Scientific research has indicated that there may be a link between sleep disorders and the development of Alzheimer’s Disease. In people that are healthy in other ways, but who have a sleep disorder, a biological marker has been identified that could show this relationship. There is are proteins found in the spinal fluid that develop into plaque which appears in patients with advanced Alzheimer’s Disease. This protein is also found in people who have self identified as having sleep disorders or who identify as being excessively tired during the day.
This research could significantly affect the future of treatment for those with Alzheimer’s Disease, or for those who may develop it. This type of information could delay the disease in over six million people, and could save over 300 billion dollars.
It is very important to note that not all respondents who had self identified issues sleeping also had the protein markers. In other words, sleeping disorders do not always indicate future development of Alzheimer’s. For example, people who have issues sleeping or who are excessively tired because of sleep apnea may not have the marker that indicates possible development of Alzheimer’s Disease.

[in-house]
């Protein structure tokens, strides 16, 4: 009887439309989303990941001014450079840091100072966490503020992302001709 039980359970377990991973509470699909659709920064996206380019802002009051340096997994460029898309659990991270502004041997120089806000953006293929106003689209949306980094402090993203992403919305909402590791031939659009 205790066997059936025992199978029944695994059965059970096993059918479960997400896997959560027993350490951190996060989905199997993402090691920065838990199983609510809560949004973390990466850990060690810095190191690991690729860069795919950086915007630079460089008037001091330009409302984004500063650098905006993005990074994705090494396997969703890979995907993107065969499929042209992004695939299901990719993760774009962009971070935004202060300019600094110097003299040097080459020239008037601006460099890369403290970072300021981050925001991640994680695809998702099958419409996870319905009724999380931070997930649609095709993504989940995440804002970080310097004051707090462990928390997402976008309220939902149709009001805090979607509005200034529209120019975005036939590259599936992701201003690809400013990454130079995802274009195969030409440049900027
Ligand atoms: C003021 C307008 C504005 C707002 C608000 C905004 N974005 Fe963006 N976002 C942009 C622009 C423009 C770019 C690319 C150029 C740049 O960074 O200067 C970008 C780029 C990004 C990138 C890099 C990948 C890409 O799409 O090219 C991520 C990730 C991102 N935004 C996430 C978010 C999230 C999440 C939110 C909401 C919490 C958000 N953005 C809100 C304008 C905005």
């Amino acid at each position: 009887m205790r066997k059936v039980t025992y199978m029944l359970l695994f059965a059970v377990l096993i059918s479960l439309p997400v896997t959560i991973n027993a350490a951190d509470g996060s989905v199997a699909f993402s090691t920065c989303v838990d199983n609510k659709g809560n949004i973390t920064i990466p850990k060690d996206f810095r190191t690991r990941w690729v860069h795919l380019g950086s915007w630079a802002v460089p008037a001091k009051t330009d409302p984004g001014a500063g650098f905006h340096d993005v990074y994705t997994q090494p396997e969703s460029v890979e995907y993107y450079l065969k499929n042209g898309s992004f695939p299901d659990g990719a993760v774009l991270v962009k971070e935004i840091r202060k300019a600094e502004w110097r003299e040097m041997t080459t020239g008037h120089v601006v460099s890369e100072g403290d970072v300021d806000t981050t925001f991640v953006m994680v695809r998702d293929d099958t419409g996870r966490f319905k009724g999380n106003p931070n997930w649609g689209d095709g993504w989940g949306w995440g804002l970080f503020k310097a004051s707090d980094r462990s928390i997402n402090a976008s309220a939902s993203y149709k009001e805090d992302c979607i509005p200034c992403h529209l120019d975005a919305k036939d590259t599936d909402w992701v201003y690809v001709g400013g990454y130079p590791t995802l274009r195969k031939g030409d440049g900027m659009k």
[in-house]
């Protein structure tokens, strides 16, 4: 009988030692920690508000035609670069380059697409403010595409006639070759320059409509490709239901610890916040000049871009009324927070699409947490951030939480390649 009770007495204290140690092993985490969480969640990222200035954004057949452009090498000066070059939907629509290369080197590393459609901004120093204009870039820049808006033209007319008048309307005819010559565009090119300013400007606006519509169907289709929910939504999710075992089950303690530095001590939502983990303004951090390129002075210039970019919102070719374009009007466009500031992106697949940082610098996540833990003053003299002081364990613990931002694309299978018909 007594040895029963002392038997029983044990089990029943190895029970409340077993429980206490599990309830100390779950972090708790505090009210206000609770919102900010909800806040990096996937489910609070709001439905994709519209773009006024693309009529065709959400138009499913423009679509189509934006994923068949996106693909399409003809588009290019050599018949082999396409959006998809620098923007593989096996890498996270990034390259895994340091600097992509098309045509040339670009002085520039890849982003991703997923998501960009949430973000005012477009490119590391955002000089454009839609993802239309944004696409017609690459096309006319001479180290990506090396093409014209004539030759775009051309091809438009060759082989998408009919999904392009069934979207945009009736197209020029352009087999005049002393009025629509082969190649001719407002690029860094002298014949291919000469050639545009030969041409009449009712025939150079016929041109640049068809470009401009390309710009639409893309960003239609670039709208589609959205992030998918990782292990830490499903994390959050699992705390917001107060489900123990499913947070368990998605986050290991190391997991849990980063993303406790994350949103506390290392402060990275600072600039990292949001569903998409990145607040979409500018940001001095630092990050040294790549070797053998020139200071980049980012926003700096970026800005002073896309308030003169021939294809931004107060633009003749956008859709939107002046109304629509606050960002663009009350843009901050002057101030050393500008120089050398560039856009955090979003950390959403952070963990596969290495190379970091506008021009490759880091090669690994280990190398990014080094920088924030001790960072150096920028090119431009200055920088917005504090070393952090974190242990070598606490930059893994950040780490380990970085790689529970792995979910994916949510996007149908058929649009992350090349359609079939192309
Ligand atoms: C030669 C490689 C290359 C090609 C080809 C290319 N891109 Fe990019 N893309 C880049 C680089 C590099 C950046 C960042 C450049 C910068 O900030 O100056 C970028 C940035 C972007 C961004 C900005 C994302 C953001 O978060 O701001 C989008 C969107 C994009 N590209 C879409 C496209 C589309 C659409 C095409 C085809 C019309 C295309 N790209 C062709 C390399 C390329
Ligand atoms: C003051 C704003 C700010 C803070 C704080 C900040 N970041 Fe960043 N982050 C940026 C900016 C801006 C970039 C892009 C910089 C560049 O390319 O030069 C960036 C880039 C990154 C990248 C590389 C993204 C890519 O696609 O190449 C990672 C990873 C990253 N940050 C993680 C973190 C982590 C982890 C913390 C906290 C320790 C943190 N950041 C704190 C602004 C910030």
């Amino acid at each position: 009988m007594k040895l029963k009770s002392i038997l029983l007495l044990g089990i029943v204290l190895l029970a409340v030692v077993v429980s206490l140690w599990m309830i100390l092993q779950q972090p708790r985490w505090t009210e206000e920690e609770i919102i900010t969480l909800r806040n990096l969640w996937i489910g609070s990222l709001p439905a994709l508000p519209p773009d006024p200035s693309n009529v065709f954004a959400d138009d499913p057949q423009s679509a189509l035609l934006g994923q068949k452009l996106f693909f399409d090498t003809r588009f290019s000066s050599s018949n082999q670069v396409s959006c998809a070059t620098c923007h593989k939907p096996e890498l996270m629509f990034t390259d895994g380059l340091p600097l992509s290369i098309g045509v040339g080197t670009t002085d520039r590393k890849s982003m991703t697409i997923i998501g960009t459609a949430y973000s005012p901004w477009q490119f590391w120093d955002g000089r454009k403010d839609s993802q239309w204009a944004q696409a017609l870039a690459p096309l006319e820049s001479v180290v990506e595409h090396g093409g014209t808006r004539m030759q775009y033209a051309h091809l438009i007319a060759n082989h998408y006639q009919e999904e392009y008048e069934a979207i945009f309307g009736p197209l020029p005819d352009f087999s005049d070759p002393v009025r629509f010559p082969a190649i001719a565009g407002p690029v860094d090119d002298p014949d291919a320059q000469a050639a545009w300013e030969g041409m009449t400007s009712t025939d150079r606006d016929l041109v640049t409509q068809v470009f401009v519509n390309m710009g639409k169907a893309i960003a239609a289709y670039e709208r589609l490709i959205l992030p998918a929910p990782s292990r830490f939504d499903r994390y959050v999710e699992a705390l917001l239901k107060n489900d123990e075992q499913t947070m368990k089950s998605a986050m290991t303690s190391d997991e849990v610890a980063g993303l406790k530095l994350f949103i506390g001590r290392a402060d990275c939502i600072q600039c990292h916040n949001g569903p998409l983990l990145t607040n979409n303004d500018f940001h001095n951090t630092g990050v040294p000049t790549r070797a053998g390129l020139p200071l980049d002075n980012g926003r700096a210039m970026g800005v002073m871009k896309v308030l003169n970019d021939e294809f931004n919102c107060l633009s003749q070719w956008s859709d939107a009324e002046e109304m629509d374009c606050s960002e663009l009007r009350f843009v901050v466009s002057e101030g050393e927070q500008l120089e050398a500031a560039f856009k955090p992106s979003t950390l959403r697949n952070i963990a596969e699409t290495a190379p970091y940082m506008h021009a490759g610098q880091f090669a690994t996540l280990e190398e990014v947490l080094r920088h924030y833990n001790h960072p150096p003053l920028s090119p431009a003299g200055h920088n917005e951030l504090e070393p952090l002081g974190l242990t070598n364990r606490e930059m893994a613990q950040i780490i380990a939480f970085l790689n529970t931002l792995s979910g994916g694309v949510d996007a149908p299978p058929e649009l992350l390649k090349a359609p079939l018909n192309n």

Dr. Bendlin, who assisted with this study indicates that this information is not definite, but that people who are having trouble sleeping may greatly decrease their risk of developing Alzheimer’s by working to improve their sleep habits.
Sleep problems could contribute to alzheimer’s. Are you at risk? #HealthStatus
- 1Dr. Barbara B. Bendlin, of the University of Wisconsin-Madison was the lead researcher on a study recently published in the journal Neurology.
- 2The July issue detailed a study, showing that insufficient sleep may lead to amyloid plaque buildup.
- 3Such plaque can only be cleared out by sleep and it’s inclusion in imaging is often linked to Alzheimer’s.
See the original at: https://www.sleepassociation.org/2017/07/07/sleep-alzheimers-related/